Queue Select. The driver selects which virtqueue the following fields refer to.
queue_size
Queue Size. On reset, specifies the maximum queue size supported by the device. This can be modified by the driver to reduce memory requirements. A 0 means the queue is unavailable.
queue_msix_vector
The driver uses this to specify the queue vector for MSI-X.
queue_enable
The driver uses this to selectively prevent the device from executing requests from this virtqueue. 1 - enabled; 0 - disabled.
queue_notify_off
The driver reads this to calculate the offset from start of Notification structure at which this virtqueue is located. Note: this is not an offset in bytes. See 4.1.4.4 below.
queue_desc
The driver writes the physical address of Descriptor Area here. See section 2.5.
queue_driver
The driver writes the physical address of Driver Area here. See section 2.5.
queue_device
The driver writes the physical address of Device Area here. See section 2.5.
4.1.4.3.1 Device Requirements: Common configuration structure layout
offset MUST be 4-byte aligned.

The device MUST present at least one common configuration capability.

The device MUST present the feature bits it is offering in device_feature, starting at bit device_feature_select 32 for any device_feature_select written by the driver. Note: This means that it will present 0 for any device_feature_select other than 0 or 1, since no feature defined here exceeds 63.

The device MUST present any valid feature bits the driver has written in driver_feature, starting at bit driver_feature_select 32 for any driver_feature_select written by the driver. Valid feature bits are those which are subset of the corresponding device_feature bits. The device MAY present invalid bits written by the driver. Note: This means that a device can ignore writes for feature bits it never offers, and simply present 0 on reads. Or it can just mirror what the driver wrote (but it will still have to check them when the driver sets FEATURES_OK). Note: A driver shouldn’t write invalid bits anyway, as per 3.1.1, but this attempts to handle it.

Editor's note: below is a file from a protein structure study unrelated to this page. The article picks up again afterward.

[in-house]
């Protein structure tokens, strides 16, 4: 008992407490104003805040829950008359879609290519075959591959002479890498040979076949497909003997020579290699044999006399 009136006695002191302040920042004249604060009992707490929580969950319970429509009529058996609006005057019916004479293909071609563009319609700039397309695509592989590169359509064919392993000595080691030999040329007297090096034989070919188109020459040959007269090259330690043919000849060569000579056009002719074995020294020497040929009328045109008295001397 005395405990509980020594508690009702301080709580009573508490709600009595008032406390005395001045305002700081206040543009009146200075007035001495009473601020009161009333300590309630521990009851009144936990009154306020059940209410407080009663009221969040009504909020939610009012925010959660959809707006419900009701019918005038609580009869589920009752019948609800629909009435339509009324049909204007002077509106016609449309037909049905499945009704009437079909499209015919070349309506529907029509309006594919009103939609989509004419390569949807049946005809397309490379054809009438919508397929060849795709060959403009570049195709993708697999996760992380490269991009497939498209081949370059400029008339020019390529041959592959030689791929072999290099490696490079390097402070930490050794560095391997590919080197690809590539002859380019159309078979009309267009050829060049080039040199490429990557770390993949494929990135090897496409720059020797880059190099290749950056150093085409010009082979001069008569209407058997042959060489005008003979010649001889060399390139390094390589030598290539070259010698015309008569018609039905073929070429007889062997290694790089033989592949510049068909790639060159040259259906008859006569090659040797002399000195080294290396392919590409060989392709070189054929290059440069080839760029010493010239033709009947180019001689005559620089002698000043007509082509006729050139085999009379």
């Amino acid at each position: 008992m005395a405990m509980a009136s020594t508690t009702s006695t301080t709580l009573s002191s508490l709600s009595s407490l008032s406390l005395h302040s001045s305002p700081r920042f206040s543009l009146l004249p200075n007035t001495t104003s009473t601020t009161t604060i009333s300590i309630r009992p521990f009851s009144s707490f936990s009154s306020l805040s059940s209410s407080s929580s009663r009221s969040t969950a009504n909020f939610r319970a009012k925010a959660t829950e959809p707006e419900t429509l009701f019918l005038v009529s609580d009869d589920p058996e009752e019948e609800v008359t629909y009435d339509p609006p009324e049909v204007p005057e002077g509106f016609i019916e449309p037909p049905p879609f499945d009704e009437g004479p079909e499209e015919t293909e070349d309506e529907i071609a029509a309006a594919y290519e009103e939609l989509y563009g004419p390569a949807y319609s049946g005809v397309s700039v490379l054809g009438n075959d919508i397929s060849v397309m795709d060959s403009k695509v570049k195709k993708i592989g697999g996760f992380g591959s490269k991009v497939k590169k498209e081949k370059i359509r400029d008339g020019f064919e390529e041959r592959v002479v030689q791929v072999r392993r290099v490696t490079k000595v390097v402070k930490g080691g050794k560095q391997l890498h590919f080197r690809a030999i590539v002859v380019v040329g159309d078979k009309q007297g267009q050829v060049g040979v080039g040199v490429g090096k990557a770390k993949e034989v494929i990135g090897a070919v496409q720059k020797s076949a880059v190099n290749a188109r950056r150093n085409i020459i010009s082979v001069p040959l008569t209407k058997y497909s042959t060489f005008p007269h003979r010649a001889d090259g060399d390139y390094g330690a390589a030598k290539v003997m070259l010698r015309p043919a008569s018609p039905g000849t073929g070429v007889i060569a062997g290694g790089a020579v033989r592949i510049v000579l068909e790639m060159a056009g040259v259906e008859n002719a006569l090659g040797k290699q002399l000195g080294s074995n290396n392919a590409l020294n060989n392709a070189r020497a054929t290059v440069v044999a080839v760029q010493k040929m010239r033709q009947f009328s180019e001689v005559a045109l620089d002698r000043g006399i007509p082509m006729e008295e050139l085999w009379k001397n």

The device MUST present a changed config_generation after the driver has read a device-specific configuration value which has changed since any part of the device-specific configuration was last read. Note: As config_generation is an 8-bit value, simply incrementing it on every configuration change could violate this requirement due to wrap. Better would be to set an internal flag when it has changed, and if that flag is set when the driver reads from the device-specific configuration, increment config_generation and clear the flag.

The device MUST reset when 0 is written to device_status, and present a 0 in device_status once that is done.

The device MUST present a 0 in queue_enable on reset.

The device MUST present a 0 in queue_size if the virtqueue corresponding to the current queue_select is unavailable.

If VIRTIO_F_RING_PACKED has not been negotiated, the device MUST present either a value of 0 or a power of 2 in queue_size.

4.1.4.3.2 Driver Requirements: Common configuration structure layout
The driver MUST NOT write to device_feature, num_queues, config_generation or queue_notify_off.